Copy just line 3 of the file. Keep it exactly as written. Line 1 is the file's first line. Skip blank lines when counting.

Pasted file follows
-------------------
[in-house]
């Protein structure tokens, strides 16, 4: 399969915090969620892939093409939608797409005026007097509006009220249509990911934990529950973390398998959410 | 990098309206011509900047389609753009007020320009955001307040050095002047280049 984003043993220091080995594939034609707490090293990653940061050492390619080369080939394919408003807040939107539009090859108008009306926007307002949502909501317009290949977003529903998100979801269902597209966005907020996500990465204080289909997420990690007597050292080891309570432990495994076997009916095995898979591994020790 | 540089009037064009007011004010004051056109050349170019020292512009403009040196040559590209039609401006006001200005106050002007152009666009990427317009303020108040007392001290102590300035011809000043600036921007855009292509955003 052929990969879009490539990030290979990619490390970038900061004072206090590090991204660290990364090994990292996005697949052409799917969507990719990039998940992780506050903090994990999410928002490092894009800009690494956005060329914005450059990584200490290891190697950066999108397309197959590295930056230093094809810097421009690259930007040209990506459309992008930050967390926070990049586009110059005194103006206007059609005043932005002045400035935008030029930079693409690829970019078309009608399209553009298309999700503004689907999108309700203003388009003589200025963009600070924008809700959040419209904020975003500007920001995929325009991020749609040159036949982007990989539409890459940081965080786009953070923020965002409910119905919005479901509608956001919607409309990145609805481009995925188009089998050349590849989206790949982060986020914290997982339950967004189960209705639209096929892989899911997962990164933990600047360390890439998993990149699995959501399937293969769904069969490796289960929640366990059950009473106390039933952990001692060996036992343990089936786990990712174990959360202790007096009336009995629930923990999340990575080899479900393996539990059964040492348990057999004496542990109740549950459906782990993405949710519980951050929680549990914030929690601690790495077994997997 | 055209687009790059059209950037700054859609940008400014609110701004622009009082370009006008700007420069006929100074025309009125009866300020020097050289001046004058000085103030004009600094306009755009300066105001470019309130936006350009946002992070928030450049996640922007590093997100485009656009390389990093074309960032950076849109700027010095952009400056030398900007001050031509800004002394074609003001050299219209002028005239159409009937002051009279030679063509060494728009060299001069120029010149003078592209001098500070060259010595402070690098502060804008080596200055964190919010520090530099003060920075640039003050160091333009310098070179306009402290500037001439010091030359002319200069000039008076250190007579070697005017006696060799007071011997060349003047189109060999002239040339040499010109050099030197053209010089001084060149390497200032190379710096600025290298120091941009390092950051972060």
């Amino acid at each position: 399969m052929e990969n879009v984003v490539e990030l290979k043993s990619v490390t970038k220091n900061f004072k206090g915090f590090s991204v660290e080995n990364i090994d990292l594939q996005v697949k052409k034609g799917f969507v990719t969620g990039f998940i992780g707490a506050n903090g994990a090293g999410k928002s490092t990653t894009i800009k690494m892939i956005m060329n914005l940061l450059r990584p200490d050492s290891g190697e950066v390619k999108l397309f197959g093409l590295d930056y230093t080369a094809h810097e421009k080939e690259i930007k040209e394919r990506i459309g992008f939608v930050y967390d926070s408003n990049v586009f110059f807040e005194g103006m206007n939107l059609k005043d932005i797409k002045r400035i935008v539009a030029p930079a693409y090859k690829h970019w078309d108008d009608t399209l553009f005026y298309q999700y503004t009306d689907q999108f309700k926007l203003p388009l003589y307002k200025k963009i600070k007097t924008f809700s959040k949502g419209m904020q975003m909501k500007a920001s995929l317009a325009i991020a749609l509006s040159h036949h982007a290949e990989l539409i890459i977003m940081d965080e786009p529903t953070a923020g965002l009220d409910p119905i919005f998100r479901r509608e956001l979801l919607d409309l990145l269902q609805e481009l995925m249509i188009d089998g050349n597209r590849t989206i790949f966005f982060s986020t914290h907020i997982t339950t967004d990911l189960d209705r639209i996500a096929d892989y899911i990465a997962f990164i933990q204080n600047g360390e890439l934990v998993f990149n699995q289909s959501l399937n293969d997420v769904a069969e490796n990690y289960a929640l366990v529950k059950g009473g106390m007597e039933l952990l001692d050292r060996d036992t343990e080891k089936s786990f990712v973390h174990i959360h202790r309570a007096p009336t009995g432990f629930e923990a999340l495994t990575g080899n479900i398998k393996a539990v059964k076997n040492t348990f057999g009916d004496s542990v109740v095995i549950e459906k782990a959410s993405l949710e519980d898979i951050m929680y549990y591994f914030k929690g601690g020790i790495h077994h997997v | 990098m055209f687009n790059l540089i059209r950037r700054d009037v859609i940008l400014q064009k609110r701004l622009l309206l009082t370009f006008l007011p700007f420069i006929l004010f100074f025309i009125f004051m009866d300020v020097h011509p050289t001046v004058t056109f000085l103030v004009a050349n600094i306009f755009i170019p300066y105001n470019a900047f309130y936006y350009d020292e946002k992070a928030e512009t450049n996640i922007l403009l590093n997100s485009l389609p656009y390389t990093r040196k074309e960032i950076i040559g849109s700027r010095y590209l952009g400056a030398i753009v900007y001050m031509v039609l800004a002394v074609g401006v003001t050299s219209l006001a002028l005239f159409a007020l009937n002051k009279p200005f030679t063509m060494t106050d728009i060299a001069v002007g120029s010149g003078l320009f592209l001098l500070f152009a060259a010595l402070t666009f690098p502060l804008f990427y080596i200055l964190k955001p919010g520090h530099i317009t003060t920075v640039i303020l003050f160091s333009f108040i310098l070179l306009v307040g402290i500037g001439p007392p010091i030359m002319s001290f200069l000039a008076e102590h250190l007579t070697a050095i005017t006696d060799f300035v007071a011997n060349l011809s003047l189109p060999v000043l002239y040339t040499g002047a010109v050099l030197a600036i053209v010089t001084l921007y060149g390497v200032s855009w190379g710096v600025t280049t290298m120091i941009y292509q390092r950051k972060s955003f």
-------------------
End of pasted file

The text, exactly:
């Amino acid at each position: 399969m052929e990969n879009v984003v490539e990030l290979k043993s990619v490390t970038k220091n900061f004072k206090g915090f590090s991204v660290e080995n990364i090994d990292l594939q996005v697949k052409k034609g799917f969507v990719t969620g990039f998940i992780g707490a506050n903090g994990a090293g999410k928002s490092t990653t894009i800009k690494m892939i956005m060329n914005l940061l450059r990584p200490d050492s290891g190697e950066v390619k999108l397309f197959g093409l590295d930056y230093t080369a094809h810097e421009k080939e690259i930007k040209e394919r990506i459309g992008f939608v930050y967390d926070s408003n990049v586009f110059f807040e005194g103006m206007n939107l059609k005043d932005i797409k002045r400035i935008v539009a030029p930079a693409y090859k690829h970019w078309d108008d009608t399209l553009f005026y298309q999700y503004t009306d689907q999108f309700k926007l203003p388009l003589y307002k200025k963009i600070k007097t924008f809700s959040k949502g419209m904020q975003m909501k500007a920001s995929l317009a325009i991020a749609l509006s040159h036949h982007a290949e990989l539409i890459i977003m940081d965080e786009p529903t953070a923020g965002l009220d409910p119905i919005f998100r479901r509608e956001l979801l919607d409309l990145l269902q609805e481009l995925m249509i188009d089998g050349n597209r590849t989206i790949f966005f982060s986020t914290h907020i997982t339950t967004d990911l189960d209705r639209i996500a096929d892989y899911i990465a997962f990164i933990q204080n600047g360390e890439l934990v998993f990149n699995q289909s959501l399937n293969d997420v769904a069969e490796n990690y289960a929640l366990v529950k059950g009473g106390m007597e039933l952990l001692d050292r060996d036992t343990e080891k089936s786990f990712v973390h174990i959360h202790r309570a007096p009336t009995g432990f629930e923990a999340l495994t990575g080899n479900i398998k393996a539990v059964k076997n040492t348990f057999g009916d004496s542990v109740v095995i549950e459906k782990a959410s993405l949710e519980d898979i951050m929680y549990y591994f914030k929690g601690g020790i790495h077994h997997v | 990098m055209f687009n790059l540089i059209r950037r700054d009037v859609i940008l400014q064009k609110r701004l622009l309206l009082t370009f006008l007011p700007f420069i006929l004010f100074f025309i009125f004051m009866d300020v020097h011509p050289t001046v004058t056109f000085l103030v004009a050349n600094i306009f755009i170019p300066y105001n470019a900047f309130y936006y350009d020292e946002k992070a928030e512009t450049n996640i922007l403009l590093n997100s485009l389609p656009y390389t990093r040196k074309e960032i950076i040559g849109s700027r010095y590209l952009g400056a030398i753009v900007y001050m031509v039609l800004a002394v074609g401006v003001t050299s219209l006001a002028l005239f159409a007020l009937n002051k009279p200005f030679t063509m060494t106050d728009i060299a001069v002007g120029s010149g003078l320009f592209l001098l500070f152009a060259a010595l402070t666009f690098p502060l804008f990427y080596i200055l964190k955001p919010g520090h530099i317009t003060t920075v640039i303020l003050f160091s333009f108040i310098l070179l306009v307040g402290i500037g001439p007392p010091i030359m002319s001290f200069l000039a008076e102590h250190l007579t070697a050095i005017t006696d060799f300035v007071a011997n060349l011809s003047l189109p060999v000043l002239y040339t040499g002047a010109v050099l030197a600036i053209v010089t001084l921007y060149g390497v200032s855009w190379g710096v600025t280049t290298m120091i941009y292509q390092r950051k972060s955003f």